Tag Archives: Camaro

The 2011 Chevrolet Camaro: Bitchin’ Again

25 Aug

Growing up in the late 70s and early 80s, the Chevrolet Camaro was something of a joke. We Westchester kids used to associate the Camaro with Long Island Guidos doing three-lane sweeps in heavy traffic. This was a differently-badged Trans Am, belonging in a tongue-in-cheek Burt Reynolds road movies than a serious sports car.

It hadn’t always been that way.

The original Camaro was GM’s response to the hugely popular Ford Mustang. Introduced as a ’67 model, it was a big, bad-ass muscle car, but regrettably morphed through the years into something more closely resembling a cut-rate Corvette than a coupe. Just think IROC-Z and the jokes about what “IROC” stood for. Yeah.

In 2002, GM killed the Camaro off entirely.


But like the retro Mustang and Challenger, GM joined the muscle car redux bandwagon last year with the 2010 Camaro. Closely resembling the original from ’67, the new version comes available in a cool-looking V6, or a truly epic V8. The V6 offers 312HP and 29 MPG highway, and starts just north of $22k. That’s not too shabby at all, and with rear wheel drive, Stabilitrak stability control, traction control, an independent rear suspension, and 4-wheel disc brakes with ABS standard, it’s a car that can handle the power in normal driving conditions.

Last week, West-Herr Chevy on Southwestern Boulevard in Orchard Park lent me a maroon Camaro SS. The V8, like the V6, comes standard with RWD, stability & traction control, 4-wheel ABS, an independent rear suspension, and all that good stuff. The V8, however, adds a rear limited-slip differential. Both engines come standard with a 6-speed manual gearbox – significant because it’s not that easy to get an affordable car with a V8 driving the rear wheels enabling you to row your own gears.


The major difference between the V6 and the V8 is, naturally, the powertrain. Because 312HP is clearly inadequate, the V8 bumps you up to a massive 426 HP. The car I drove had GM’s new 6 speed automatic gearbox with manual shifting available through buttons on the back of the steering wheel (the “paddle” is for show). Given the fact that I only had a couple of hours to play with this car, I was lucky to have an automatic because the power from that engine is so intense, and comes on so quickly, that I suspect there would have been a bit of a learning curve – although the manual comes with launch control.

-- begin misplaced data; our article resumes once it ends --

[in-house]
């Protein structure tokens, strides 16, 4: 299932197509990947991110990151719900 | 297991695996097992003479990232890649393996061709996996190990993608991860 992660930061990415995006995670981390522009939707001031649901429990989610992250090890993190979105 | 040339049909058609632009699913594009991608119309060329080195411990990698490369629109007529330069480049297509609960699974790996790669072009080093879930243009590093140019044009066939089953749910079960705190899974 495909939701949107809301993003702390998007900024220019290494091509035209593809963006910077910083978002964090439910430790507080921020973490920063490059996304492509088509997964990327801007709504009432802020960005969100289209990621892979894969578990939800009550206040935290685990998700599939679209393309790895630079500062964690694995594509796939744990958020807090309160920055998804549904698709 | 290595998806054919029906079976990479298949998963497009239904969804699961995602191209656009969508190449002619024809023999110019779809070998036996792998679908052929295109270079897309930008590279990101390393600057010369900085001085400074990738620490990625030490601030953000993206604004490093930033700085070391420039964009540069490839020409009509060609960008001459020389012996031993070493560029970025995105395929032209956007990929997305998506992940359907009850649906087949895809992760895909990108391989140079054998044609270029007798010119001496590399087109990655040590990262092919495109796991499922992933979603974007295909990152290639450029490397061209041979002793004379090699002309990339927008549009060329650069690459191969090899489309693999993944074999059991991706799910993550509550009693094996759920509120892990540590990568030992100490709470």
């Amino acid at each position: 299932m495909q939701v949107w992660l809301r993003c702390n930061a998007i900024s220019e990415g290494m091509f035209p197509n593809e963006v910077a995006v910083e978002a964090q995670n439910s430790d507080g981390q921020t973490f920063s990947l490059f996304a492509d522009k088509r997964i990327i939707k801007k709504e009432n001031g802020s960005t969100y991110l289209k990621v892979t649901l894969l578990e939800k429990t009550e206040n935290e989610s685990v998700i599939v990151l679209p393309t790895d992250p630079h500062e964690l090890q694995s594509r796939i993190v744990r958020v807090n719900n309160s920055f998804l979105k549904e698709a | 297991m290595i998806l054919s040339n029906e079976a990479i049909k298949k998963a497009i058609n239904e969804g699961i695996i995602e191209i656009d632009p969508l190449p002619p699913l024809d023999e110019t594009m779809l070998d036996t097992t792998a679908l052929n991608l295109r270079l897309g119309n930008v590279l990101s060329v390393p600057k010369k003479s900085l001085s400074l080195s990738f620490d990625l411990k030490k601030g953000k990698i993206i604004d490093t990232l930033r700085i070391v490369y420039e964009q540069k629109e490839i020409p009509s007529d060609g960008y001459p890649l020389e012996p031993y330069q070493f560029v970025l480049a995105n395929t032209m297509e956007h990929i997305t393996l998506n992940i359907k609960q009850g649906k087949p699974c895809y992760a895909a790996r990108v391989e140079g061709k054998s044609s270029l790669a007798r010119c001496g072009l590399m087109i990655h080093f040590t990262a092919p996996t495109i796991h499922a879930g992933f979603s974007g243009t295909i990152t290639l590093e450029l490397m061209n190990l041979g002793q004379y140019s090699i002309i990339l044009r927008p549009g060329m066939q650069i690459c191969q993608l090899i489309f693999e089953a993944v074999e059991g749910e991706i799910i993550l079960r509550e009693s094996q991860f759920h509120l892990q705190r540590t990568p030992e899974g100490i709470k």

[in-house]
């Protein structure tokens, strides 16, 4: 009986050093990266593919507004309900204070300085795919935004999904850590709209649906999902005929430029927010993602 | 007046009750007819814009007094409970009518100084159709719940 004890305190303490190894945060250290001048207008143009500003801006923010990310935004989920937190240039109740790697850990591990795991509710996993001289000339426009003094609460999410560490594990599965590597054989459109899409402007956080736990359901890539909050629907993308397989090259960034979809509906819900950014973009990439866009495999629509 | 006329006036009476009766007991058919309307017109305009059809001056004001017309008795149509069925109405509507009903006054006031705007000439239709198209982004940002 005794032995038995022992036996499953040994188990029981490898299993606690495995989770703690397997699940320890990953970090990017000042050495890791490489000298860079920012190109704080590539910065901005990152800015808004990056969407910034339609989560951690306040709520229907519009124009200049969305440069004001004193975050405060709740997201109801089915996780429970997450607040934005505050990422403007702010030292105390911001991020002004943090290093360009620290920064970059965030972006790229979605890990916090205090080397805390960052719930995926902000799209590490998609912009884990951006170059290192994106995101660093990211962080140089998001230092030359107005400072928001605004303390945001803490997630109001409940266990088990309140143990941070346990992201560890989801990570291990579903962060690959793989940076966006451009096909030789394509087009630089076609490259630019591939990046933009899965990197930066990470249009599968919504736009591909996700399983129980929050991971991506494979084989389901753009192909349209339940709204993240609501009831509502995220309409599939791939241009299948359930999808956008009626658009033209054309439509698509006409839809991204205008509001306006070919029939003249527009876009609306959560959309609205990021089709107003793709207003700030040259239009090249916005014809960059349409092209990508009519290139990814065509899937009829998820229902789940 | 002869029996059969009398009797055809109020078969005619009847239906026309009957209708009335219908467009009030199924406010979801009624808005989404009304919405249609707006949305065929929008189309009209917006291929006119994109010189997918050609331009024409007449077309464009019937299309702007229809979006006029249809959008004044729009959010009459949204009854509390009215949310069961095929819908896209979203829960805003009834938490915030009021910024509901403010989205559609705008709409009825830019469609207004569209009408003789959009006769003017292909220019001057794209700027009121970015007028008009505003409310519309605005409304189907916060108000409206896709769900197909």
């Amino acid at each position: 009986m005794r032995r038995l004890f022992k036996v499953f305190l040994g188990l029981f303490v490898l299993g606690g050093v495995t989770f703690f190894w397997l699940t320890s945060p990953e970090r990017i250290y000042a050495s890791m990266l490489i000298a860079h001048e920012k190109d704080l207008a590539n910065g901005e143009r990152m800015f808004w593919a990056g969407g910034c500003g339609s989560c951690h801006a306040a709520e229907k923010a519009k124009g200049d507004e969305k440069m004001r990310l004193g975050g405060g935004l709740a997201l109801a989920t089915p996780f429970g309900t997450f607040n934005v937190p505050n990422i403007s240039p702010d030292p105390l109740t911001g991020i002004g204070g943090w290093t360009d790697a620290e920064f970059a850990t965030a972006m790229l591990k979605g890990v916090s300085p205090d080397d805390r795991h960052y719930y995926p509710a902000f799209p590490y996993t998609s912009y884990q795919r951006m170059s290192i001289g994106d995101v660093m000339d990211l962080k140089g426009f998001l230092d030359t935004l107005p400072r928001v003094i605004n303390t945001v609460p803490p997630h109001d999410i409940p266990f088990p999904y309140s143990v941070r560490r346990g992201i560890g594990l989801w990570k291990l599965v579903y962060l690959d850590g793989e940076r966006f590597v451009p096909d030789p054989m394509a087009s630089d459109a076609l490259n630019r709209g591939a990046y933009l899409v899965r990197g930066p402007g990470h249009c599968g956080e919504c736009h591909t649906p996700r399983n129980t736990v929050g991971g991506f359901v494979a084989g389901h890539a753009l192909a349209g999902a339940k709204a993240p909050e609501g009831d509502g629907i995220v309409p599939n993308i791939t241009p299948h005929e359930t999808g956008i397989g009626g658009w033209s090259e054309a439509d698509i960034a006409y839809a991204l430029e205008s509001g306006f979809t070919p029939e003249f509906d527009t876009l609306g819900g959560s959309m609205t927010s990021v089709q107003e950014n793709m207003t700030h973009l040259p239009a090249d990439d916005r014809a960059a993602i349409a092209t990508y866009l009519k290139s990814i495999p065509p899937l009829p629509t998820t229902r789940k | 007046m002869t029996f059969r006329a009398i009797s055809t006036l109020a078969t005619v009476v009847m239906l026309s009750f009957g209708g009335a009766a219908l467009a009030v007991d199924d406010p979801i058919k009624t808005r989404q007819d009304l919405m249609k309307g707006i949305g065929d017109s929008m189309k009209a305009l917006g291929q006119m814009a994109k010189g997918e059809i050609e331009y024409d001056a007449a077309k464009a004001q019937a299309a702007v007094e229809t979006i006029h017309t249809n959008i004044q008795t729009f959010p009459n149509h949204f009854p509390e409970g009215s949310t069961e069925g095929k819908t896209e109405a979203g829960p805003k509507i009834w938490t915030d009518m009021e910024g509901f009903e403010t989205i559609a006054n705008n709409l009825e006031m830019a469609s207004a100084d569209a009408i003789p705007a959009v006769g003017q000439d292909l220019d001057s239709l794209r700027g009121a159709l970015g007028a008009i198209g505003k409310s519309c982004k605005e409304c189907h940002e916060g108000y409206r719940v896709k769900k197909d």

The car’s interior is minimalist and neat. It has everything the driver needs within close proximity, together with radio and cruise controls on the steering wheel. The seats are comfortable, and keep the driver pinned in one position – quite necessary when throwing a very fast car through anything resembling curves. The rear seat was smallish and looked more appropriate for kids than adults. The rear seat folds in one piece, expanding the cargo space of the smallish trunk. It’s quite clear that this vehicle is built for performance and looks over mere utility. And that’s a good thing, because its performance is phenomenal.

Long gone are the days when American carmakers built and sold crap and got away with it. The Camaro’s engine is growly and instantly responsive. Put the pedal down, and it shoots you to 80 MPH before you even realize what happened. The brakes – in the SS you’ve got a set of 4 vented Brembo brakes – are equally responsive, quickly bringing 400+ horses to a safe stop with no panicking. The Camaro shares this particular V8 engine in the SS with its cousin, the Corvette.

Driving around the Southtowns, this car got a lot of looks. One guy crossing the street in front of me in downtown Hamburg mouthed, “that’s sweet” whilst staring at the car’s front end. The car’s handling is tight, and the suspension is firm without being harsh. The driver’s position is quite comfortable, although the narrow windows take a little getting used to. Because of the wide C-pillars, there are some blind spot issues on the rear passenger side. But this car isn’t made for convenience – it’s made to go from 0-60 in 4.6 electrifying seconds.

Amazingly enough, the top-of-the-line Camaro 2SS stickers at just under $35,000. The Corvette with the same damn engine costs $15,000 more.

The Camaro is a supercar for the everyman. It has to be driven to be appreciated.

Check it out at West Herr Chevrolet in Hamburg and Orchard Park.